The Power of Knowledge: Elders, Logic and Tratados

My conversations with knowledgeable priests and priestesses generate lots of interesting insights, but only occasionally do these elders cite their sources--something I try to do here. To be fair, Ernesto Pichardo--Obá Irawo often refers to things he learned from his oyugbona, Romelio Pérez--Talabí, who learned from Armando Zulueta--Omí Toké. Pedro Abreu--Asonyanye acknowledges that he learned a lot from Benito--Oché Paure, who studied Arará traditions deeply. Magdelena Fernández--whose oricha name I do not know--will sometimes credit Margot San Lázaro with certain ideas or ritual practices.

At the same time, Pedro is clear about the fact that he does not do ceremonies in the same way as any of his fellow Arará priests. He explains that he engaged in recopilación, a compilation of data, from Oché Paure and others before using logic to come to his own conclusions about how the initiation of Asojano "should" be.

This recopilación includes conversations with elders in the know as well as a review of tratados, those texts where people have tried to capture the knowledge they have about the religion. These tratados can be created by almost anyone. Many practitioners are currently using Nuevo tratado enciclopédico de Ifá as a major source of information. I know Pedro consults and trusts this source as an accurate representation of the different signs of Ifá. Similarly, there is a Tratado de Asojuano that many people have access to. These sources seem to be firmly grounded in Lucumí and Arará practice in Cuba, though the Nuevo tratado includes stories translated from Ibie´s book on Ifá from Benin City, Nigeria.

However, the last few years have seen the appearance of many new tratados that codify many practices that appear to be completely new. The most surprising ones suggest that a babalawo must create an osain for every oricha before it is made--a shocking innovation to most people in Lucumí and Arará houses.

On the other hand, the Oshumaré tratado I recently came across mixes up the small amount of remaining Lucumí knowledge about this deity, the still vibrant Arará traditions about Güeró, a bit of ethnographic data from Herskovits, and some ritual knowledge from Brazil, whose religious landscape I do not know well enough to identify a clear source. At any rate, it is just a terrible mish-mash, what Cubans might call a revolú.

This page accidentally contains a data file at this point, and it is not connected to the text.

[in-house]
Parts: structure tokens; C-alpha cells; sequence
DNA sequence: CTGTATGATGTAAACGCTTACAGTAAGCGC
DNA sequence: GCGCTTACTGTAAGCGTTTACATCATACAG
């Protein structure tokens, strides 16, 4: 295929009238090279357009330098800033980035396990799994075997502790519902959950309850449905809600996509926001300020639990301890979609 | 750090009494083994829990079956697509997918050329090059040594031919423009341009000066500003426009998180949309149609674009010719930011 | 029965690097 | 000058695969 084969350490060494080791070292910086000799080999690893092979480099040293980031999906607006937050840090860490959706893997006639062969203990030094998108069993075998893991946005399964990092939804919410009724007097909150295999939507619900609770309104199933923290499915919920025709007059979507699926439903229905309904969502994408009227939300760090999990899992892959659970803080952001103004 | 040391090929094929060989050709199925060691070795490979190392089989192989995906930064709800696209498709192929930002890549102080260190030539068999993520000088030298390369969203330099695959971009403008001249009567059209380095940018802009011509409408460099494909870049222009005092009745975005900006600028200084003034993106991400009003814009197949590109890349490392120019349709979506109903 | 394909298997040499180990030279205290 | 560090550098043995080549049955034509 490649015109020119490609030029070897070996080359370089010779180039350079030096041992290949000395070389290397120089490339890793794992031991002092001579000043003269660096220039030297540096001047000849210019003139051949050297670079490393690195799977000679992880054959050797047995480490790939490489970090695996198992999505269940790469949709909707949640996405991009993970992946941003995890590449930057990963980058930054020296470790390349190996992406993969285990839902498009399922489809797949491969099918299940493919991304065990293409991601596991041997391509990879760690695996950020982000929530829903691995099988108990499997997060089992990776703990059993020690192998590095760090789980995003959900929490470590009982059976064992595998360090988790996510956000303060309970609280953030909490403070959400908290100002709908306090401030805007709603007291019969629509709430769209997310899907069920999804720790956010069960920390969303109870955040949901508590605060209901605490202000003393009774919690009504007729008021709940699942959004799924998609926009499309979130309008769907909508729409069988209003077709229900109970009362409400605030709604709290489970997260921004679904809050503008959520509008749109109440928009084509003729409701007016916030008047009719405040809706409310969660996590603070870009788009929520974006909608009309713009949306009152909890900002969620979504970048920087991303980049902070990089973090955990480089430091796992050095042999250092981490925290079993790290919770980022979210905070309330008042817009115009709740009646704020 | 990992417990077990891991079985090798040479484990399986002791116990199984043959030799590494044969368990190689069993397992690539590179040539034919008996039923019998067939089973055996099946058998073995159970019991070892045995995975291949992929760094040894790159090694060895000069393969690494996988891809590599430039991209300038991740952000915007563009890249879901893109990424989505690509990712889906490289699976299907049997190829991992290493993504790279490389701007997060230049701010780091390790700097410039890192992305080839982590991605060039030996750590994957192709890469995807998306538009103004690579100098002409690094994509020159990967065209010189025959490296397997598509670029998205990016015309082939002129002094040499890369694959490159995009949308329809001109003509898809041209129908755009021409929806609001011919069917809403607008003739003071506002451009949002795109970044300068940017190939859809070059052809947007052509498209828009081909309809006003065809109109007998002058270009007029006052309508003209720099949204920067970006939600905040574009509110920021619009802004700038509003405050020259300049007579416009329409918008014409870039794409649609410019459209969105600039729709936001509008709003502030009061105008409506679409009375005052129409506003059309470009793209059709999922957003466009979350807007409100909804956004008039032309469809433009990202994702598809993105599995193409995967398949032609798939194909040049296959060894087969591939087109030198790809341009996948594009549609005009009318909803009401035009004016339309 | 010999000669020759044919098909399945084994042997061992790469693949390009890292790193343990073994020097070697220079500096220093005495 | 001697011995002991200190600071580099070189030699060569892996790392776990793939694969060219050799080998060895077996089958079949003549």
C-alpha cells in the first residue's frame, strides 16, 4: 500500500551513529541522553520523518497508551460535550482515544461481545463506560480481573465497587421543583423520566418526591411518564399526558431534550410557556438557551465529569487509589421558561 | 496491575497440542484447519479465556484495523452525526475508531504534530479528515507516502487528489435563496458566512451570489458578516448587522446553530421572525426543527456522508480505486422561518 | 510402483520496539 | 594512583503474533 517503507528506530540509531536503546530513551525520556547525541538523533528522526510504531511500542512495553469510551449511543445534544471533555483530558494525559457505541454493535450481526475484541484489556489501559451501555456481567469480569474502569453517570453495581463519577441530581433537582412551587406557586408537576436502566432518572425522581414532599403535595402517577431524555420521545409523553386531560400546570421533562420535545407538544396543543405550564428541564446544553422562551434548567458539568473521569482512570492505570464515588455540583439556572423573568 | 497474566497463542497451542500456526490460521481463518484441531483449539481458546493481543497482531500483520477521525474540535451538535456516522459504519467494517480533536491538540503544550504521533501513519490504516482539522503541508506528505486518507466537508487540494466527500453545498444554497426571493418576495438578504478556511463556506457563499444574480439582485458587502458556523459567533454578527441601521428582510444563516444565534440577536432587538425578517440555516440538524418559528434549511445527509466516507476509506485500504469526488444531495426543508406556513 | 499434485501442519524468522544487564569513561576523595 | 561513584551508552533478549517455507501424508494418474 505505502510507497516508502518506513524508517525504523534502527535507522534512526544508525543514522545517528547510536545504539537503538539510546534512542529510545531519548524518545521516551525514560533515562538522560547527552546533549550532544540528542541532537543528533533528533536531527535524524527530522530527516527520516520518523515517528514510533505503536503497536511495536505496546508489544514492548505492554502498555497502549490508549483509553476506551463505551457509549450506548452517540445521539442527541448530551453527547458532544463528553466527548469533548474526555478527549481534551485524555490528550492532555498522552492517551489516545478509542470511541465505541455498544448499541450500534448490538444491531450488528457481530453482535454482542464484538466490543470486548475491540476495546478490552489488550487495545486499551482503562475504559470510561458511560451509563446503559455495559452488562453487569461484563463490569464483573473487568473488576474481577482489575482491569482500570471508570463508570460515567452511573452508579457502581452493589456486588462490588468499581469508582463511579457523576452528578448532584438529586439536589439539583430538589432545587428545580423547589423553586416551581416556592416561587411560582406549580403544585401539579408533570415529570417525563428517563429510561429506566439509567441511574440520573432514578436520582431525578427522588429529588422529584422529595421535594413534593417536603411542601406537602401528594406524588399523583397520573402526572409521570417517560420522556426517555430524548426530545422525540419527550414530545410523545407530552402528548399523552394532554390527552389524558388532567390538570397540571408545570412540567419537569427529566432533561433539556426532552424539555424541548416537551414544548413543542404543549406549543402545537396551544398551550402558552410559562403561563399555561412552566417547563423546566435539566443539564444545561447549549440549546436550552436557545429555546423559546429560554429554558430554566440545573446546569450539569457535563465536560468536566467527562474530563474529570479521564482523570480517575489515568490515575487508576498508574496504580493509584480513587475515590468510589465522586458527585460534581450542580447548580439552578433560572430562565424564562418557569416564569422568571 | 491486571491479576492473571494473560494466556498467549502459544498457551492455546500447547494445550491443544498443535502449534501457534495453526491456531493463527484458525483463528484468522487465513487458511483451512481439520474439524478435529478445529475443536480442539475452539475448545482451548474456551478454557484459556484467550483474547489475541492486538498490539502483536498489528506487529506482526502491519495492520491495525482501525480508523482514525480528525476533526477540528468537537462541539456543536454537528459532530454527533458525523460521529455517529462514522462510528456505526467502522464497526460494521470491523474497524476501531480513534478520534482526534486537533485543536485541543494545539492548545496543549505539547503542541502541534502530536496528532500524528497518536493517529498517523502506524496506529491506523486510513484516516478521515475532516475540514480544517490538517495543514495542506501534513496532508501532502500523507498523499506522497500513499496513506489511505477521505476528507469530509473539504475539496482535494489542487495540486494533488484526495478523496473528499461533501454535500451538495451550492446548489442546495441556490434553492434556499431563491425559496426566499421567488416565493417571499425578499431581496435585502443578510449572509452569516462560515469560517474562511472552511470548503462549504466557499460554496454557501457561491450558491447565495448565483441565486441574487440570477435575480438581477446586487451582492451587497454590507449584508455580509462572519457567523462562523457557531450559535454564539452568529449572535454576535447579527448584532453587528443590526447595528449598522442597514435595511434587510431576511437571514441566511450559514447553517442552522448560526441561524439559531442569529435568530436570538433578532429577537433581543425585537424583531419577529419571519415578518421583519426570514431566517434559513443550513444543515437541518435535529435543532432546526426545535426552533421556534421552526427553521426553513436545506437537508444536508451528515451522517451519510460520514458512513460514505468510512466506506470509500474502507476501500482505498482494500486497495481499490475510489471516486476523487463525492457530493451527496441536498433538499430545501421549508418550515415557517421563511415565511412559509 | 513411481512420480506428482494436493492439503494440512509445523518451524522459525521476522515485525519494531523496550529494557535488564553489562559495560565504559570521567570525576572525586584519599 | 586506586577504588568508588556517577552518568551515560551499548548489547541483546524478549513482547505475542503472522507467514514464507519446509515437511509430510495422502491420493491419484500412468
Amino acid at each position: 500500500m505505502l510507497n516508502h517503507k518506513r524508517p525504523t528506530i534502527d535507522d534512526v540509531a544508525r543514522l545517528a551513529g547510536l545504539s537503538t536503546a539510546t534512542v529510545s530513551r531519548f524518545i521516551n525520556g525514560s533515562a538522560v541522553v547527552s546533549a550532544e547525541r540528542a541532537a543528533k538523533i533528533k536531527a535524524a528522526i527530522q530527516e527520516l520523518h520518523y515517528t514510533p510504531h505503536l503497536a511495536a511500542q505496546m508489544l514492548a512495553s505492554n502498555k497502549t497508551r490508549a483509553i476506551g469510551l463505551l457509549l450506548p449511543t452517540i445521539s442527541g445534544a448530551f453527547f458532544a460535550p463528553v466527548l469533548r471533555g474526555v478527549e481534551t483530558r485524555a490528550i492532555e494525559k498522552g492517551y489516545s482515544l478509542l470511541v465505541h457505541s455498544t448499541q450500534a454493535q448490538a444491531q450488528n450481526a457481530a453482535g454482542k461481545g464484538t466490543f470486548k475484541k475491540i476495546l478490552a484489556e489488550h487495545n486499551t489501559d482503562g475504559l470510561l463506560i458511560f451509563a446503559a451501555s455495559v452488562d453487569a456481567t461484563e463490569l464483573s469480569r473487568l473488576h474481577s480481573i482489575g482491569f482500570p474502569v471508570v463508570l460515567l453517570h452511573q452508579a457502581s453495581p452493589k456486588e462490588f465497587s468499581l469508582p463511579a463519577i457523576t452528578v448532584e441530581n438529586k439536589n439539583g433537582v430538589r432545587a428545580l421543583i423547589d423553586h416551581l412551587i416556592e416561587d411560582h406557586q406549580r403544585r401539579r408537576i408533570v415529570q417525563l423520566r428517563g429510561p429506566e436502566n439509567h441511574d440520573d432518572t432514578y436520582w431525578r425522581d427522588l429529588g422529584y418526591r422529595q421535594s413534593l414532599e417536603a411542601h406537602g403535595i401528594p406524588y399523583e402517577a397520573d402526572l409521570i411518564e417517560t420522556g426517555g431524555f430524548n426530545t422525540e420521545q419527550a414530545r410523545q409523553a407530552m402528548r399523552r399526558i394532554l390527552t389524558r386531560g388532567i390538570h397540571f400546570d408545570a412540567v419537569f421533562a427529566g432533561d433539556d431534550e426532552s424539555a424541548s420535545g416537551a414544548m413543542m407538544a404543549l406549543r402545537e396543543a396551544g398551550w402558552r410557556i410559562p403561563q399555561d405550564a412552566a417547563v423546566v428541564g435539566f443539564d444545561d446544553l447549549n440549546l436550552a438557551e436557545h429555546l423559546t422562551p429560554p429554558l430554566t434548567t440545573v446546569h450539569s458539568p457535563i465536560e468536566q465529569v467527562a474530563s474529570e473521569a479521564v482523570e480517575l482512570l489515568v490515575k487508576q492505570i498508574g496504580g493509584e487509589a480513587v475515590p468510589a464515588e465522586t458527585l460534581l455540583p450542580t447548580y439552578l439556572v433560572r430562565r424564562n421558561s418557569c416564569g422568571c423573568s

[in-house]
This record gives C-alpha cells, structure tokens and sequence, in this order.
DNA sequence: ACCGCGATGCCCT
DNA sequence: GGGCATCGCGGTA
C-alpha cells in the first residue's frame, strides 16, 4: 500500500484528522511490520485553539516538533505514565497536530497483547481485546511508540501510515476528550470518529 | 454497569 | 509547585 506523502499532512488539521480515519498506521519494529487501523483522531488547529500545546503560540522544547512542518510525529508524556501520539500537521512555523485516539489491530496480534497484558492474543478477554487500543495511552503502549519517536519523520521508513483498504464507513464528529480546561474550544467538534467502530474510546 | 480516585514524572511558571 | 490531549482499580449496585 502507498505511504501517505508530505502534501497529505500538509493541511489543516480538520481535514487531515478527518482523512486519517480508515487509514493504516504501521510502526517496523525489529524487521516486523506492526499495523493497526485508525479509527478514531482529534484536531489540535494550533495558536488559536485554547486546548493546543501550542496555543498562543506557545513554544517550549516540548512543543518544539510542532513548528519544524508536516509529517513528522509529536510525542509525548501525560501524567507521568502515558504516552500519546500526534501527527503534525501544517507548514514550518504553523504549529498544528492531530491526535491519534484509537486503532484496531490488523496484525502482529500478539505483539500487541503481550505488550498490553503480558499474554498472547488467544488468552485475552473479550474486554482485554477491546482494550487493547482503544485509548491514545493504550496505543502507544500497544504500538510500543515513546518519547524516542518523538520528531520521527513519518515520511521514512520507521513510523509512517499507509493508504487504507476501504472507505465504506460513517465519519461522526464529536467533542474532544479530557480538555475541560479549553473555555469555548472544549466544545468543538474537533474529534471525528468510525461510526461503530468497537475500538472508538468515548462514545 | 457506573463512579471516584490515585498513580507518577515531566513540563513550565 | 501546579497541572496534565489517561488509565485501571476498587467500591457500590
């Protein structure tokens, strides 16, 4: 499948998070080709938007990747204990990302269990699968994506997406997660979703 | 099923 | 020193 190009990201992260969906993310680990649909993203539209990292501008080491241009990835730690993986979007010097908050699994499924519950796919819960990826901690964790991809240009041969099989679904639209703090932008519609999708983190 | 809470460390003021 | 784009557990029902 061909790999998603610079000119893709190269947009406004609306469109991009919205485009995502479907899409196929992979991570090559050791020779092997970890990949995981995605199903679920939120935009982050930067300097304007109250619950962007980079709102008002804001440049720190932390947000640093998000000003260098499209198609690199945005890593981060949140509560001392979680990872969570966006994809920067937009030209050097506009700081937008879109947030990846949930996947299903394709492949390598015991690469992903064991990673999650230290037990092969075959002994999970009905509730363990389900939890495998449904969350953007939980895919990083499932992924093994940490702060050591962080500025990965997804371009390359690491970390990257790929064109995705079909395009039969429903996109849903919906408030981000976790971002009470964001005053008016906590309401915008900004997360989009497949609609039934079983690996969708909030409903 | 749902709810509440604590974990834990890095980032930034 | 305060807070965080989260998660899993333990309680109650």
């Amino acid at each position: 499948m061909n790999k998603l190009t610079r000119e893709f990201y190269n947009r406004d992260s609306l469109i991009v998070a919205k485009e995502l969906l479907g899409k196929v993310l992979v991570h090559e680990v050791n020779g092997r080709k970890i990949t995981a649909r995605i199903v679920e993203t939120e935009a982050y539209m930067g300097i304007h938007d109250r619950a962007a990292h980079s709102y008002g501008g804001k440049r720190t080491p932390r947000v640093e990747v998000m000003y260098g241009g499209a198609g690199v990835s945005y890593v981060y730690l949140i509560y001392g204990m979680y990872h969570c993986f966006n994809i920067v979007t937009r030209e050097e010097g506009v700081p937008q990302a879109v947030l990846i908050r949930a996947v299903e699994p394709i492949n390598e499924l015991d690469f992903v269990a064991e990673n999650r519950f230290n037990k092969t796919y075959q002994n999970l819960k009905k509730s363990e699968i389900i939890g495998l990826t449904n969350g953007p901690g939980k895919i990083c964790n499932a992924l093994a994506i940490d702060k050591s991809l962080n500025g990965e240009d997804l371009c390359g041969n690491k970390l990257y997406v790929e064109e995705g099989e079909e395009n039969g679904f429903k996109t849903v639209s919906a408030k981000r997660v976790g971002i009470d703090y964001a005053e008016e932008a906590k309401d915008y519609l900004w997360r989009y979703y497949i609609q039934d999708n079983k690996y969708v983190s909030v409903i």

All these sources raise many questions about the source and value of knowledge in the religion. For ease of reflection, we can imagine three sources of images for knowledge about how the practice of the religion: accounts and memories about the actions of the ancestors; the reflections and analyses of active practitioners; and written documentation. To which should we give the greatest weight? Serious critiques can be leveled at each of them. Some elders repeated mechanically what they had seen. While there are norms for logically analyzing our traditions and discussing them, even the most capable priest will have limitations in his vision. And who knows who complied these tratados and what sources they are based on?

In the end, I think it comes down to a deep tension built into the tradition between the authority of our ancestors and their actions on one hand and the authority of centralizing voices like tratados on the other. Less abstractly, practitioners marshal and deploy knowledge from these sources in specific ritual contexts, each with its own social dynamics. The knowledge is a currency, used strategically by senior priests and priestesses, in specific performances, which both demonstrate and generate their authority--one aspect of their aché. These elders must know how and when to bring their knowledge into play to have the greatest impact.